Today, in honor of Karl Rove's gobsmacked face, I share the following, from William Gerhardie's Futility (1922), which I happened to be reading today:
General Bologoevski, on my left, was holding forth on the situation.Alternative responses our narrator might have chosen: slow chin-stroking; painfully deliberate winks; snappy, tilt-headed two-finger salutes; deep, fulsome bows. And, of course, my preferred option: backing away very, very slowly.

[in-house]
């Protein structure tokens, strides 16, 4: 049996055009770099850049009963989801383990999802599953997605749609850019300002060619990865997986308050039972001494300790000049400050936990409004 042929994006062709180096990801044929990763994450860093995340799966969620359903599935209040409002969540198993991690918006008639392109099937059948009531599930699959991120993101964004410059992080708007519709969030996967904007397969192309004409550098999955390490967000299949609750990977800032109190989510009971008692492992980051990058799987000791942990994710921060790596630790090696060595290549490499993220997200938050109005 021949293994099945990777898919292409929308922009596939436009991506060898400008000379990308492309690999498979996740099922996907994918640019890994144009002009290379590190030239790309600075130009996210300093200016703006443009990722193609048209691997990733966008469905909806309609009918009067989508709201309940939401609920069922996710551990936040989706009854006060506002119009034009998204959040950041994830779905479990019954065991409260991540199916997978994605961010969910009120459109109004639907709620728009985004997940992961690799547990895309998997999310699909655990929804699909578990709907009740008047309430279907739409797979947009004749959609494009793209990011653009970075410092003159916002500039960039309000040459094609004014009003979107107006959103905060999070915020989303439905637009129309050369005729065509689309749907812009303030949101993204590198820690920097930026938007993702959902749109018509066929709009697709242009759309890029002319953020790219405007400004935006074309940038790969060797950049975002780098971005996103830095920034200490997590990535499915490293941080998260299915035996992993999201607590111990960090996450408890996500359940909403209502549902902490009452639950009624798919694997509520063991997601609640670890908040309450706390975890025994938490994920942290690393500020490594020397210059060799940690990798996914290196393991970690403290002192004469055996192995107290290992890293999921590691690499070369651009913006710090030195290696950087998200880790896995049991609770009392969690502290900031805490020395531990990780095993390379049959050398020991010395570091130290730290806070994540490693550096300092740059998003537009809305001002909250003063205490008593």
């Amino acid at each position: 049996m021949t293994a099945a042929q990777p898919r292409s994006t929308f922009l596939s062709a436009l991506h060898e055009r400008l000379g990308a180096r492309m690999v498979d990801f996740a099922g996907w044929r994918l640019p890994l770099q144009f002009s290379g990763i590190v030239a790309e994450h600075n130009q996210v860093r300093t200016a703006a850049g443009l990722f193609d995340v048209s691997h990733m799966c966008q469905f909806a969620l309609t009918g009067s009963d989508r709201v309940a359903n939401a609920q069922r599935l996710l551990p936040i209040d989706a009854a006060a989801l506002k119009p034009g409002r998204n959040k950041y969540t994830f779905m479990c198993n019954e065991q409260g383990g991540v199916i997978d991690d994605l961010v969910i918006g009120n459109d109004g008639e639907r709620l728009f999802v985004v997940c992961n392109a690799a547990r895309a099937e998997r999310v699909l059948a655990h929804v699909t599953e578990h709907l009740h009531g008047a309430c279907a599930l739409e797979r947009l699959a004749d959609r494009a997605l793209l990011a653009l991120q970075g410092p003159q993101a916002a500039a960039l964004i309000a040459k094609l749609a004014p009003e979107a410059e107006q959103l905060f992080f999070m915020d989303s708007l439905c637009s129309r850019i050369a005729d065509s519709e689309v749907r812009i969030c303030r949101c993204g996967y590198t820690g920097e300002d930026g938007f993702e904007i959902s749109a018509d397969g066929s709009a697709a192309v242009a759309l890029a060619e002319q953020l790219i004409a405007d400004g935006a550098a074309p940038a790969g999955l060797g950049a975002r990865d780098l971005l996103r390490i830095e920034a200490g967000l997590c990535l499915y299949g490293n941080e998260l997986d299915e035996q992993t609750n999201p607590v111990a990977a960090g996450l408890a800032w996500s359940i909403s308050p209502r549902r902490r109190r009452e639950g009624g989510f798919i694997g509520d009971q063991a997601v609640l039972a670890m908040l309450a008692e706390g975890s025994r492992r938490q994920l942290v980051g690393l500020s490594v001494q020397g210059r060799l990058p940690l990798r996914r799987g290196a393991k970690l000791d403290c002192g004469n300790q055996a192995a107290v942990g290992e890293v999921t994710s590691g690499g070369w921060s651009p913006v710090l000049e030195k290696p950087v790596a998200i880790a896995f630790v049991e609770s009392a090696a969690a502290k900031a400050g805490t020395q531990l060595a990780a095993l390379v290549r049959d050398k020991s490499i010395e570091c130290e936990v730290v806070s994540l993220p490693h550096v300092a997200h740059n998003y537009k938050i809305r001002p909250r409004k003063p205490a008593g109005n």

"Looks pretty hopeless," I remarked.
"Not a bit of it," rejoined the General.
"But they are retreating everywhere."
"On purpose," said the General.
"But whatever for?"
"Well, there was a conference of generals . . . I presume . . . who have decided it. I think it a good thing myself."
"Well . . . we'll entrap them."
"I am most pessimistic."
"I am perfectly optimistic--quite certain of victory."
"He is advancing very slowly."
"Ah, but he is about to enter Great Russian territory."
"Well, what's there in that?"
"Why," he explained,"the Great Russians are the only real decent Russians. I am a Great Russian myself."
I nodded with significance, as if to indicate that this made all the difference in the situation.